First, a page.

Released initially on Cafe Oto’s excellent Takuroku label, Valentina Magaletti’s crucial A Queer Anthology of Drums has been expanded and remastered for a vinyl release on bié Records. In a discography full of gems and essential works, A Queer Anthology of Drums stands out. Within its confines exists an ageless world where rhythm and ritual collide.
I first became an admirer of Magaletti’s work when I heard Tomaga’s debut, Sleepy Jazz For Tired Cats. That admiration has only grown exponentially since. Tomaga continued for nearly a decade before Tom Relleen’s passing in August 2020, and Magaletti’s solo and collaborative practice grew substantially in that period. Yet, for as many fantastic solo pieces she’s done, A Queer Anthology of Drums stands out. This is her most cohesive statement, a treatise laid bare as an amalgamated distillate of her fluid approach and mischievous experimentalism.
Percussive and rhythmic architecture is at the center of these nine pieces. Still, Magaletti’s use of varied instrumentation from oscillators and piano to vibraphone and toys as well as samples adds playfulness and guile to this nine-part excursion. New track and opener “She/Her/Gone” skitters across glass surfaces, the jazz-infused rhythm like cotton candy fluff propelled by a gust of wind. Fracture piano melodies bounce in the vacant spells between bells and cymbals, rattling broken wooden frames at their base. There’s an unsure effervescence, as though we’re reticent for the steps we know we must take toward a warm, inviting emptiness.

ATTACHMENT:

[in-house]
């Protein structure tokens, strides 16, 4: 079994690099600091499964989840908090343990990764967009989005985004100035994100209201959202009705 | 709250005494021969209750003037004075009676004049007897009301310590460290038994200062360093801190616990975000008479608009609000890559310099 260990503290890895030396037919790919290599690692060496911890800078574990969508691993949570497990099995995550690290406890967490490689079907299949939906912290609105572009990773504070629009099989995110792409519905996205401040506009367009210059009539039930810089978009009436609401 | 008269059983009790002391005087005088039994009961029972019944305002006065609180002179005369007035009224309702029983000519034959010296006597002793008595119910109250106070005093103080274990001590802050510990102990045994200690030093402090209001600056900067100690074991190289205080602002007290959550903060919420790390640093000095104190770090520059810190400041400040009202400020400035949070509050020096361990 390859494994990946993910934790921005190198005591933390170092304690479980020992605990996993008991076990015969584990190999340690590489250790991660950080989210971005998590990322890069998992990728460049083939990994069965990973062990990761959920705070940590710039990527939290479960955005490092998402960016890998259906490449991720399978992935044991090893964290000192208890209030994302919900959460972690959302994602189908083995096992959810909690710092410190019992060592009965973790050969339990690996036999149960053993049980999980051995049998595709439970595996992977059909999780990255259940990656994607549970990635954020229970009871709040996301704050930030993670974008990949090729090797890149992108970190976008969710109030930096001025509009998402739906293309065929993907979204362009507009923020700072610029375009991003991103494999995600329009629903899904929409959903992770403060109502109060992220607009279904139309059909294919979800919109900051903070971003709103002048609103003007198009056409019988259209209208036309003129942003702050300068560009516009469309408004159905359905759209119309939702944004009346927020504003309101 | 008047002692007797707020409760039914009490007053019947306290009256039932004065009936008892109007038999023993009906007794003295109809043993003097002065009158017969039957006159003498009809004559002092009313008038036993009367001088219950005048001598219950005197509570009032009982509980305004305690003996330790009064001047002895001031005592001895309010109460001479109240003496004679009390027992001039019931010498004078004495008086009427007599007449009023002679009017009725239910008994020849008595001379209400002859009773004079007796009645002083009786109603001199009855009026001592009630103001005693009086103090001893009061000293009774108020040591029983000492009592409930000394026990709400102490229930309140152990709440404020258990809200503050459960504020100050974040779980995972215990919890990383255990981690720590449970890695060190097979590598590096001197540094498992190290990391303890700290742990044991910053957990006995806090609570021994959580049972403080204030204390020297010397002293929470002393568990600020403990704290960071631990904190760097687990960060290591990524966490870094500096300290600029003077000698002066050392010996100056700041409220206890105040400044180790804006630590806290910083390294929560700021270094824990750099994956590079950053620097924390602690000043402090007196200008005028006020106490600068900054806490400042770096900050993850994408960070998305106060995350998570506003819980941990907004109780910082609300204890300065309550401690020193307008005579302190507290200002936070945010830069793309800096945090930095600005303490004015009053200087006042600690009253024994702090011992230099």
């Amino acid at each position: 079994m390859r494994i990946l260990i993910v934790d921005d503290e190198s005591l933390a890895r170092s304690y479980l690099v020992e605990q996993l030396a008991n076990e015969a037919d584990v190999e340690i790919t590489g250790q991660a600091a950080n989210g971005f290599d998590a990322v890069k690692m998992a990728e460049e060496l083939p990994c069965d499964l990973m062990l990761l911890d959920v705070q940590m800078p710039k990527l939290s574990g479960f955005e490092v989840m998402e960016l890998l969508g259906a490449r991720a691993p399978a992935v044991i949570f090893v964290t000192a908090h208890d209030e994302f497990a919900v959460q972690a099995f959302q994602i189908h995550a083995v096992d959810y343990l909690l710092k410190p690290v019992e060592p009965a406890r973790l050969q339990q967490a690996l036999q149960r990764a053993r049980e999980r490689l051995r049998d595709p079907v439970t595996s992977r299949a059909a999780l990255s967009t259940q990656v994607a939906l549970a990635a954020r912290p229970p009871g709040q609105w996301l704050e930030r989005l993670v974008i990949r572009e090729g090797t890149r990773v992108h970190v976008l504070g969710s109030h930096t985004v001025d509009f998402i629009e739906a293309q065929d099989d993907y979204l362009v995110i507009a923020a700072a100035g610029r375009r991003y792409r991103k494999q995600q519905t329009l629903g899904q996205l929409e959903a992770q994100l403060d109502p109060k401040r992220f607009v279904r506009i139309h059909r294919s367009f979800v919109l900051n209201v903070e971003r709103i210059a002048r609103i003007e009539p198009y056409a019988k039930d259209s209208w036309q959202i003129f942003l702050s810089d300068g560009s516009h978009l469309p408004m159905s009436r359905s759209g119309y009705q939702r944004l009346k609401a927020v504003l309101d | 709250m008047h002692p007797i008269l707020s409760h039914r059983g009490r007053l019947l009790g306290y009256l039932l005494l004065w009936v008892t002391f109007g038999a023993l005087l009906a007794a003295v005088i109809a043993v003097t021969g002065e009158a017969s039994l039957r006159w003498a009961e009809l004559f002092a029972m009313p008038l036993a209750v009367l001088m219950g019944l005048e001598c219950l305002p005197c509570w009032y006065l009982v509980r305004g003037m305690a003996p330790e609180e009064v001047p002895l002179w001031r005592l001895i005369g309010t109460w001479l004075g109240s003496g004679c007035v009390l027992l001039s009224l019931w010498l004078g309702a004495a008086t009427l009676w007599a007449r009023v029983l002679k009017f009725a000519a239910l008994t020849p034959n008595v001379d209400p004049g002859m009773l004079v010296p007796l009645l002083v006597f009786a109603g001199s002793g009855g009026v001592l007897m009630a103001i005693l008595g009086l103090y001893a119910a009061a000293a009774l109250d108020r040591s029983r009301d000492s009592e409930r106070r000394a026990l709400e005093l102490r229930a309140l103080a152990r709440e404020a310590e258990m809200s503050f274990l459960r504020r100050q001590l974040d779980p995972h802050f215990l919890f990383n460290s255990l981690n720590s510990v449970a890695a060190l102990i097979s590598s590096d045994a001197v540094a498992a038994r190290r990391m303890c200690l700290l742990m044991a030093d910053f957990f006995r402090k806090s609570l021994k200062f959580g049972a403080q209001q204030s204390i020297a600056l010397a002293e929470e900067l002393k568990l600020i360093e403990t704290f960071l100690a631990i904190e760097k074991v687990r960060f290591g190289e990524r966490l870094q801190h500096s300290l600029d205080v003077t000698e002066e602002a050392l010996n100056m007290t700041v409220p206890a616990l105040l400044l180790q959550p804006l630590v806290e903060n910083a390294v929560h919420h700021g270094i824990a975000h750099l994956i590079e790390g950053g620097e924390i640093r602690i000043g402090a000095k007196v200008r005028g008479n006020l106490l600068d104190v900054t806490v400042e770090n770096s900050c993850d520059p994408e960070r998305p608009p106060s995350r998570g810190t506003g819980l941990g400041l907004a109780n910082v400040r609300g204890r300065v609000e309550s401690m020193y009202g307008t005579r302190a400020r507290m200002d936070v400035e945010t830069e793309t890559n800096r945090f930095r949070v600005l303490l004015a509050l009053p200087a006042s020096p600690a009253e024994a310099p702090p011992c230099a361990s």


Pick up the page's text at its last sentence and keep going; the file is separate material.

“Words I First Saw” pushes deeper into the mines, infusing subterranean claustrophobia with ceremonial folk progressions. Tension grows like living stalactites infused with stilted electronic scowls. A rugged, cryptic figure blossoms in the background. The weight evaporates with the arrival of the lithe, animated vibraphone dance on “Rumours of Bread.” Throughout A Queer Anthology of Drums, these disparate aural collisions are signposts for a splintered paradise. Imperfections add texture and weight, but there is always a groove to ride, even in the darkest stretches.
Magaletti covers so much ground on A Queer Anthology. The title track strides ahead on bouncy pop cadences pressed through a prism of aqueous field recordings and electroacoustic refractions. Alluring metallic clatter stretches and splatters on “Per Strada,” haunted by ghosts of an undersea choir. At the same time, a silvery clang hums a catchy melody in the relaxed expanse of closer “Tutti Al Circo.” Her compositions are precise but loose enough to let sounds hang within certain moments when the arrangement calls for it while still remaining in constant motion, moving in all directions.
There’s an engaging story laid out on A Queer Anthology of Drums that is simultaneously grand and intimate. Magaletti offers a historical revue of ritualistic music and folk forms that manage to push, or better yet ignore, boundaries while remaining accessible. It’s remarkable. While it’s off the mark to call this a ‘solo percussion album, that’s still the make-up of its bones. With that, Valentina Magaletti shows how to build something tender and powerful.